The Center for Transition and Career Innovation developed a new inclusive college program, TerpsEXCEED. This project will expand and manage the TerpsEXCEED Peer Mentoring Training and Certification Program. Peer mentoring is important to the success of the students in TerpsEXCEED.
As a result of this project:
- More students with intellectual and developmental disabilities will attend inclusive college programs,
- More students with intellectual and developmental disabilities will have community jobs they choose, and
- More students without disabilities will support the success of students with intellectual and developmental disabilities.
Partners in Policymaking®
The Arc Maryland
Partners in Policymaking® (Partners) is a leadership developmental program designed for people with developmental disabilities and their families. The program prepares participants to advocate for what they need in their own lives. It also prepares them to be leaders that bring about change that helps
others. The Partners program is a series of nine sessions and other learning activities. Topics include: history of the disability movement, self-advocacy, inclusive education, assistive technology, legislative process, and advocacy. Partners graduates are prepared and supported to take action after they graduate. They support and learn from each other to bring about change.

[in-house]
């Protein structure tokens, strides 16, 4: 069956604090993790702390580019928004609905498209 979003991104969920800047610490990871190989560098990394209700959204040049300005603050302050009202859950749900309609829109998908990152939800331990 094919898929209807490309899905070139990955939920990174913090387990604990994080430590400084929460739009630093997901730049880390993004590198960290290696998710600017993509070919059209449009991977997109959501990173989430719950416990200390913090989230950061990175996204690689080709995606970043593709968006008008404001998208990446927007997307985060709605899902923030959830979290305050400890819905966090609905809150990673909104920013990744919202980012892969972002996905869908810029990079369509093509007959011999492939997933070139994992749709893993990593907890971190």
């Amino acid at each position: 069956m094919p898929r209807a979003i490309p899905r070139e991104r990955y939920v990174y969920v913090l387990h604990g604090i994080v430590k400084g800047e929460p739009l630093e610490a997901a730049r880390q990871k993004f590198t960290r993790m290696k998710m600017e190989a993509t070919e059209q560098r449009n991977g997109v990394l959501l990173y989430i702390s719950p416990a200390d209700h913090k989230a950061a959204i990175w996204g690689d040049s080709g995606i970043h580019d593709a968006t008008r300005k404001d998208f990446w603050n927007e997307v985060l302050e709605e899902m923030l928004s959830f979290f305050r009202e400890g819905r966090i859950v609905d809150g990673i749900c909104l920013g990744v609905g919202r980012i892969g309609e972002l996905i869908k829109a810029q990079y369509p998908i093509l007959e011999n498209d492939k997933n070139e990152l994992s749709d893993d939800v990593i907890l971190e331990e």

The following resources were developed by the Council. They are available on the Council’s website or by contacting the Council.
Planning Now is an easy-to-use guide for families of children and adults with developmental disabilities. It includes information about government benefits, wills, trusts, taxes, and other things to help people plan. This publication is available in English and Spanish.
Developmental Disabilities Administration Fact Sheets
These 4 fact sheets provide information about the Developmental Disabilities Administration (DDA) that is easy to understand. They include:
• DDA Overview
• Waiting List
• Coordinators of Community Services
• Person Centered Planning
These fact sheets are available in English, Spanish, and Chinese.
User Friendly ABLE Guide
This easy-to-use guide helps people with disabilities and their families understand the Maryland ABLE program. Maryland ABLE is a savings program. It makes it possible for people with disabilities and their families to save and invest money without losing the federal and state benefits they need. This includes Supplemental Security Income (SSI) and Medicaid. ABLE accounts help people with disabilities improve their health, independence, and quality of life.
Maryland Developmental Disabilities Council md-council.org June 2021
What’s Possible: 9 Stories of Changed Lives
What’s Possible tells the story of 9 people who used to live at Rosewood Center. Rosewood was an institution for people with intellectual and developmental disabilities. It closed in 2009. People who lived there finally got a chance to live in the community again. Their stories show how much their lives improved.
What Matters shows how good planning and creative support helps people live good lives. It does that by telling the stories of 9 people with developmental disabilities who work and enjoy other activities in their communities.